Marine scientists work on food security

Marine scientists from all over Namibia and abroad have gathered in Swakopmund this week to share their most recent findings and research regarding various aspects in the marine environment. During the official opening of this year’s Annual Research Meeting (ARM) on Tuesday the scientists were called on to take a proactive approach to contribute to the national food security.

“I call on you all to be visionary scientists and to align yourselves with this vision of the Harambee Prosperity Plan and pull together in one direction to achieve its development goals,” said Dr Moses Maurihungirire, Perma-nent Secretary in the Ministry of Fisheries and Marine Resources, during his opening address. He continued saying that “we (the scientists and the ministry) should take a more proactive and comprehensive approach to conduct research and ensure our ministry gives its maximal contribution to food security and job creation and, hence, the realisation of the (Harambee) goals set.”
While encouraging the scientists at the event to keep up their research, Dr Maurihungirire also reminded the participants that continuous research is of the utmost importance. It pro-vides valuable support to setting the annual Total Allowable Catch which is a critical tool in the sustainable use of commercial species.
According to Dr Maurihungirire the ministry is facing various challenges at the moment, which is why this year’s theme “Discovery in Marine Science; Rising to a New Standard” is relevant and significant. “The theme aims at promoting a culture of critical thinking and scrutiny of data to disclose pertinent findings on our marine ecosystem,” he said. When the ministry has ample knowledge about the marine ecosystem, “we do not only get ready to face our future challenges that may arise, but we will also be able to solve them.”
Dr Maurihungirire encouraged the scientists not to be stingy with collected data, but to share it with all Namibian people. “I am confident the ARM this year will provide you with a forum for learning with other scientists from the ministry and beyond. I believe the moment you stop learning, listening, asking questions, and searching for answers, you stop being a scientist,” he said.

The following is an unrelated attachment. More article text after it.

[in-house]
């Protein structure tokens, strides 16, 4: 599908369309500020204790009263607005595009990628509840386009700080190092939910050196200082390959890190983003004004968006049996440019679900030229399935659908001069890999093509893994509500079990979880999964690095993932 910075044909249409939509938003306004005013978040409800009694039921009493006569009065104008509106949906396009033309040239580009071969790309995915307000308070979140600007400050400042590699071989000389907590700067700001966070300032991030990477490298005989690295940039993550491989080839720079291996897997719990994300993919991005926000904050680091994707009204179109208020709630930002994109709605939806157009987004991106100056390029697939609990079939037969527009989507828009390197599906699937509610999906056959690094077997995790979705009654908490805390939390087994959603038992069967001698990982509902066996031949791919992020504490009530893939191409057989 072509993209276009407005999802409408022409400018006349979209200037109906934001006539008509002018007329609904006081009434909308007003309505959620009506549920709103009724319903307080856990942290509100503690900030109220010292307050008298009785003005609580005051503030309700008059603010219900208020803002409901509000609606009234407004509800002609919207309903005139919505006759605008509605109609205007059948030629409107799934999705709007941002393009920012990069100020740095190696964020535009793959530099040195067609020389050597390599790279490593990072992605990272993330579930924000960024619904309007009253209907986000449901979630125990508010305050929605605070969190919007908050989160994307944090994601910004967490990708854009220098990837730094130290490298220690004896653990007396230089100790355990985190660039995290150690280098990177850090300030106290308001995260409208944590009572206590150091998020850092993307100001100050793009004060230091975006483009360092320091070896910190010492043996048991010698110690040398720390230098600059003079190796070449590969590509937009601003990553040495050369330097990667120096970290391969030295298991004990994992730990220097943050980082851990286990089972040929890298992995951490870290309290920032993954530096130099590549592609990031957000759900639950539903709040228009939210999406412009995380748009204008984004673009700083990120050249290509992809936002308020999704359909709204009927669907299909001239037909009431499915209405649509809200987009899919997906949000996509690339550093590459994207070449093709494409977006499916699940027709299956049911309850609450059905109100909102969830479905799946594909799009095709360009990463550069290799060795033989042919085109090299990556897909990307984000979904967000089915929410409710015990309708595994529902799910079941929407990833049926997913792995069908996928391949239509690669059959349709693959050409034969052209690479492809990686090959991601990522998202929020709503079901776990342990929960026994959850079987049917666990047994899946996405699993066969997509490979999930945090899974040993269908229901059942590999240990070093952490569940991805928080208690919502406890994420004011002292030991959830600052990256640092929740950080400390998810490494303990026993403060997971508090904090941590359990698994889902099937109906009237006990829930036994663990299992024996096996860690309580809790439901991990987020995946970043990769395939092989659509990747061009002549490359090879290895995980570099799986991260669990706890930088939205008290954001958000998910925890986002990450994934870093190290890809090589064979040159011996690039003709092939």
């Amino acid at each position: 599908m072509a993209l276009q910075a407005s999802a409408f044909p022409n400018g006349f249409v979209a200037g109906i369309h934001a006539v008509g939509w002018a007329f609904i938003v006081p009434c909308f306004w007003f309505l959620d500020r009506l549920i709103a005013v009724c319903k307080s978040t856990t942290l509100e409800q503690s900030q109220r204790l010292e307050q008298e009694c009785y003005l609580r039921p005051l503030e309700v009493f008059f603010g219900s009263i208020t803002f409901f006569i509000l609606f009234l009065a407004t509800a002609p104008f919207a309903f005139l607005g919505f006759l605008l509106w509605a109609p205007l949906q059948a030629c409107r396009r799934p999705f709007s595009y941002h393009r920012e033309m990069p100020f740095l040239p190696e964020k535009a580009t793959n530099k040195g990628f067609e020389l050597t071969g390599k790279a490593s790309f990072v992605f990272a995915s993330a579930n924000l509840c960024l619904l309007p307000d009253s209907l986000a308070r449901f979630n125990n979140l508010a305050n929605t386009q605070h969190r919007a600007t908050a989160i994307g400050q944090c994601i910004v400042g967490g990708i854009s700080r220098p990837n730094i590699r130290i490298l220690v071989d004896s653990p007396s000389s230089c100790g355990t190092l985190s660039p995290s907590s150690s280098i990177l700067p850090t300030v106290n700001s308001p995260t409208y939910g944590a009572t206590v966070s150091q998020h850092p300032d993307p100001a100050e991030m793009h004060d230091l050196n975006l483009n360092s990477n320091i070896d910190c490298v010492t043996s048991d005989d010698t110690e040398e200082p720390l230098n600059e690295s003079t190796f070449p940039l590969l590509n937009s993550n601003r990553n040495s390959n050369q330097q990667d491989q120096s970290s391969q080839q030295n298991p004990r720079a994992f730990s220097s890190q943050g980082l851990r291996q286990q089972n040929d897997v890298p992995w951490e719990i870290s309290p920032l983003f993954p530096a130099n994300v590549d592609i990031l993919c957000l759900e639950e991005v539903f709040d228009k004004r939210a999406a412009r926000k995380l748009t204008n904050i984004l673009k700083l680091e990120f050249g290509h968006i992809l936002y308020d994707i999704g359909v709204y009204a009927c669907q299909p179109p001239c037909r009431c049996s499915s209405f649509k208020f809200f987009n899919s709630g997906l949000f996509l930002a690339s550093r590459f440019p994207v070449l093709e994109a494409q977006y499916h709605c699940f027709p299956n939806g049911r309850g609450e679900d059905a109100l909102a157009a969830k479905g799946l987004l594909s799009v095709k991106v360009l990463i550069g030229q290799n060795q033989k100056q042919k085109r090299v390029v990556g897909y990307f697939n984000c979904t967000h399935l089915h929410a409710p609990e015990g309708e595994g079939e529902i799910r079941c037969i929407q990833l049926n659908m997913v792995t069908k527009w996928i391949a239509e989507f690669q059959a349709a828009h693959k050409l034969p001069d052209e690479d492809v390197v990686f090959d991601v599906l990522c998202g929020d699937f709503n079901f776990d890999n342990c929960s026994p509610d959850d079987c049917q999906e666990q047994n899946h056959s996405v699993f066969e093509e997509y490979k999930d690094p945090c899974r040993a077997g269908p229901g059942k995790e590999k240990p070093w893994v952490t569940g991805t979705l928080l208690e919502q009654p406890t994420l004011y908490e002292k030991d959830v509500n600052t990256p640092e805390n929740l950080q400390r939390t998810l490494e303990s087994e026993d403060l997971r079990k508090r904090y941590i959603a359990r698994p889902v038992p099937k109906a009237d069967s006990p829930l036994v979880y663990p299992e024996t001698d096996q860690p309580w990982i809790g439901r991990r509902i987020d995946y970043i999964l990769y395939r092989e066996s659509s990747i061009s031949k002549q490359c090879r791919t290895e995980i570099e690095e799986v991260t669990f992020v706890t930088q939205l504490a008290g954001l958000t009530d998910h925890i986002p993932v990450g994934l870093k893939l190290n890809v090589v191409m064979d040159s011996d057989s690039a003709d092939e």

Following Dr. Maurihungirire was Dr. Marek Lipinski from the Department of Agriculture, Forestry and Fisheries in South Africa, who commended Namibia on the extensive research
that has been done about the marine environment. He encouraged young researchers to be motivated. “Don’t sit there and expect something wonderful will happen,” he said. While one scientist said that most research has already been done, Dr Lipinski responded: “Look into those that cannot be done.”
“You have tremendous help now. Namibia is a country that embraced collaboration and it is a wonderful thing to have. If you have the moti-vation, the funding and collaboration can be found much easier than it was 50 years ago,” he said.
The Annual Research Meeting concluded yesterday and was held in the Auditorium of the National Marine Information and Research Centre (NatMIRC). The many presentations and findings ranged from complex scientific topics like the “effects of ocean acidification on Pacific Oysters: Shell integrity” to other aspects in the marine environment like an “overview of the work of the Namibian Dolphin Project (NDP).”

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